John Sebastian Vera is the Principal Trombone of the Connie and Gary Brandenberger Chair.
How did you pick your instrument?
Accidentally. When I chose my instrument in 5th grade they had us write down 3 choices. I wrote saxophone first because that’s what the “cool” kids play (obviously), then trumpet, then I couldn’t think of a third one so I wrote down the first instrument name that came to my head: trombone. Thankfully I couldn’t make a sound on the saxophone and they had enough trumpet players already.
You have faculty teaching positions at Youngstown State University and Slippery Rock University. What is your favorite part of teaching?
Teaching has inspired me in ways I didn’t know was possible. My mother was a school teacher for 38 years so I don’t take the privilege lightly. Learning an instrument is learning life. Helping students grow mentally and spiritually in addition to getting better at their instrument is a profound and rewarding responsibility. Having two private studios to practice and work in outside my house is pretty rad too.
You spent a summer in Haiti teaching and performing as a volunteer. What was your most memorable part of the experience?
That summer was one of the most moving experiences of my life. I learned what the power of learning an art can do for a society. It gave this culture an identity and vehicle to express themselves, it taught them how to learn and gave them confidence. For the poorest country in the Western Hemisphere, I’ve never seen a more kind, loving, and community-oriented people. They don’t feel sorry for themselves and they probably did much more for me than I did for them. …Oh and being on a boat that almost sunk in the ocean and being stranded on an island for a night with nothing was pretty memorable too ;)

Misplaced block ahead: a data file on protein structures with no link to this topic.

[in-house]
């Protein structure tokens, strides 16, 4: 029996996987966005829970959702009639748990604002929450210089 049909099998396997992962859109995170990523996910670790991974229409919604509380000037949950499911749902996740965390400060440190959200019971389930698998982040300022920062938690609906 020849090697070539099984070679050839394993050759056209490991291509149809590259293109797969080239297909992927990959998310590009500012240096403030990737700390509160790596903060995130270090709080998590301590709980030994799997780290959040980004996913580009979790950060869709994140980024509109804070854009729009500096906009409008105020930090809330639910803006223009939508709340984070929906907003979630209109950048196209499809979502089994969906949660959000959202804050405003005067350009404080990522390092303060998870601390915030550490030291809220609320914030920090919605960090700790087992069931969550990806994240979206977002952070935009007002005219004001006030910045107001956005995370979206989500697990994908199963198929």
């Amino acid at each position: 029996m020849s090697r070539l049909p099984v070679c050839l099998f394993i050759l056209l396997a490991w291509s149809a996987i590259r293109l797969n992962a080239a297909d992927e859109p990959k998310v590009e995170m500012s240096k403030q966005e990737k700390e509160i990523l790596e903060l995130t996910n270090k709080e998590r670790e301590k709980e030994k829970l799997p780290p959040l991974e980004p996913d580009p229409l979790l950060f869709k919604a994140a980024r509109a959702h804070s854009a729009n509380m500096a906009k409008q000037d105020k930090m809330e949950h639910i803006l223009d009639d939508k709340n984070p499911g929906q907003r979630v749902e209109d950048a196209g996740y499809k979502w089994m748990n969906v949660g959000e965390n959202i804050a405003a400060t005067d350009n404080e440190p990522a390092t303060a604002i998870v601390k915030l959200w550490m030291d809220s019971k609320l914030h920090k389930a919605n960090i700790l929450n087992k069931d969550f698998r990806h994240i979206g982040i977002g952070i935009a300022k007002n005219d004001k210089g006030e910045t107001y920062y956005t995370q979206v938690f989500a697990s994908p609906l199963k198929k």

What do you like most about being a member of River City Brass?
This is one of the most unique ensembles in the country if not the world, and it’s in Pittsburgh. Rarely do musicians get an opportunity to play this music with this type of ensemble on such a frequent basis and high level. It’s an amazingly unique and beautiful sound. I’ve learned so much and it’s made me a better musician. The best part is being around this group of people who are always encouraging, quick to laugh, and don’t take themselves too seriously while playing at an extremely high level.
If I could travel year round I probably would. I also really enjoy reading about psychology and social science. I’m an admitted addict of all Dallas sports teams. (I’m from there, don’t hate.) I’m really bad at cooking but great at picking restaurants if that counts!
Best spot in the 'Burgh?
Ahhh too hard. I’ll cheat: Food: Gaucho, Smoke, Tessaro’s and The Vandal. Cocktails: Tender, Butterjoint,and the Livermore. The Mattress Factory Museum is worth visiting many times a year as well as the National Aviary.
Early bird or night owl?
I love mornings. Clear mind, full of optimism.
First record ever bought?
I think this question is designed to be embarrassing. I believe it was the Offspring followed by that hot Hootie and the Blowfish album.
An interesting fact about you is…
I played a trashman in a movie once. I also have two uvulas. Don’t be scared.
What advice would you give to an aspiring musician?
Follow the passion. Never be afraid of failure, that’s how you learn. Focus on the “why” more than the “what”. How are you going to help make the world a better place?